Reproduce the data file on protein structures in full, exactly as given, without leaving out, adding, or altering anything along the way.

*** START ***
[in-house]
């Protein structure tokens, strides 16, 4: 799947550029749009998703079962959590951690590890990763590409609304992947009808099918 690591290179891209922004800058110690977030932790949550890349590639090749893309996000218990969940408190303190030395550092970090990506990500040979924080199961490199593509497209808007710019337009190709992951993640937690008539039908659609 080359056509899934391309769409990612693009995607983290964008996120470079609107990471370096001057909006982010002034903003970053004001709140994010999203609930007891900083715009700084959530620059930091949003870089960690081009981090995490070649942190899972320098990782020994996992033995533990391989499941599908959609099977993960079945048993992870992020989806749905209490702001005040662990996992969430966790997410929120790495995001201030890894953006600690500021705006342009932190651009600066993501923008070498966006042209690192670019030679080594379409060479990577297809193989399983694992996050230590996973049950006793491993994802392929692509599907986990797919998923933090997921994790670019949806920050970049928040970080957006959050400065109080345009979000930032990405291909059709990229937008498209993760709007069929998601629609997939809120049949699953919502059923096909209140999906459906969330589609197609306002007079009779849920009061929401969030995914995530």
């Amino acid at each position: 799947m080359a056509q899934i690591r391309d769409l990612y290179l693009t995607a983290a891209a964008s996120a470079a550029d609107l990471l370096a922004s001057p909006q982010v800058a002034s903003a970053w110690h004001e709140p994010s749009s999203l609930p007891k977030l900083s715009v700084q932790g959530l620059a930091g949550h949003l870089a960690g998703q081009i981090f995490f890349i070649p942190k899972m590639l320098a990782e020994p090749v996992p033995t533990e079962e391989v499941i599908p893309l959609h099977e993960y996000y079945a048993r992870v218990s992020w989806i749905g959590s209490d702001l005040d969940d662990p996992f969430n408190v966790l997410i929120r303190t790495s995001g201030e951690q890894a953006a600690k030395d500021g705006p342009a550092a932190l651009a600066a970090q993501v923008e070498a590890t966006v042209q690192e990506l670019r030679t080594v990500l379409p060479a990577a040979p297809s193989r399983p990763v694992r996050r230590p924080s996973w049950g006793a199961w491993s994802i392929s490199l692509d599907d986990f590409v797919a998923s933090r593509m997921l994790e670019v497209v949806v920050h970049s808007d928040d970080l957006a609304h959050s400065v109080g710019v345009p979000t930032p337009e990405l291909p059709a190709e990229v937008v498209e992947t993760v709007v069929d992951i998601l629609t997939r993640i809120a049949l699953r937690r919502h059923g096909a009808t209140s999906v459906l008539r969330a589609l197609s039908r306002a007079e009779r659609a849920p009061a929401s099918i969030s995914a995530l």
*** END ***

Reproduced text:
[in-house]
């Protein structure tokens, strides 16, 4: 799947550029749009998703079962959590951690590890990763590409609304992947009808099918 690591290179891209922004800058110690977030932790949550890349590639090749893309996000218990969940408190303190030395550092970090990506990500040979924080199961490199593509497209808007710019337009190709992951993640937690008539039908659609 080359056509899934391309769409990612693009995607983290964008996120470079609107990471370096001057909006982010002034903003970053004001709140994010999203609930007891900083715009700084959530620059930091949003870089960690081009981090995490070649942190899972320098990782020994996992033995533990391989499941599908959609099977993960079945048993992870992020989806749905209490702001005040662990996992969430966790997410929120790495995001201030890894953006600690500021705006342009932190651009600066993501923008070498966006042209690192670019030679080594379409060479990577297809193989399983694992996050230590996973049950006793491993994802392929692509599907986990797919998923933090997921994790670019949806920050970049928040970080957006959050400065109080345009979000930032990405291909059709990229937008498209993760709007069929998601629609997939809120049949699953919502059923096909209140999906459906969330589609197609306002007079009779849920009061929401969030995914995530």
């Amino acid at each position: 799947m080359a056509q899934i690591r391309d769409l990612y290179l693009t995607a983290a891209a964008s996120a470079a550029d609107l990471l370096a922004s001057p909006q982010v800058a002034s903003a970053w110690h004001e709140p994010s749009s999203l609930p007891k977030l900083s715009v700084q932790g959530l620059a930091g949550h949003l870089a960690g998703q081009i981090f995490f890349i070649p942190k899972m590639l320098a990782e020994p090749v996992p033995t533990e079962e391989v499941i599908p893309l959609h099977e993960y996000y079945a048993r992870v218990s992020w989806i749905g959590s209490d702001l005040d969940d662990p996992f969430n408190v966790l997410i929120r303190t790495s995001g201030e951690q890894a953006a600690k030395d500021g705006p342009a550092a932190l651009a600066a970090q993501v923008e070498a590890t966006v042209q690192e990506l670019r030679t080594v990500l379409p060479a990577a040979p297809s193989r399983p990763v694992r996050r230590p924080s996973w049950g006793a199961w491993s994802i392929s490199l692509d599907d986990f590409v797919a998923s933090r593509m997921l994790e670019v497209v949806v920050h970049s808007d928040d970080l957006a609304h959050s400065v109080g710019v345009p979000t930032p337009e990405l291909p059709a190709e990229v937008v498209e992947t993760v709007v069929d992951i998601l629609t997939r993640i809120a049949l699953r937690r919502h059923g096909a009808t209140s999906v459906l008539r969330a589609l197609s039908r306002a007079e009779r659609a849920p009061a929401s099918i969030s995914a995530l």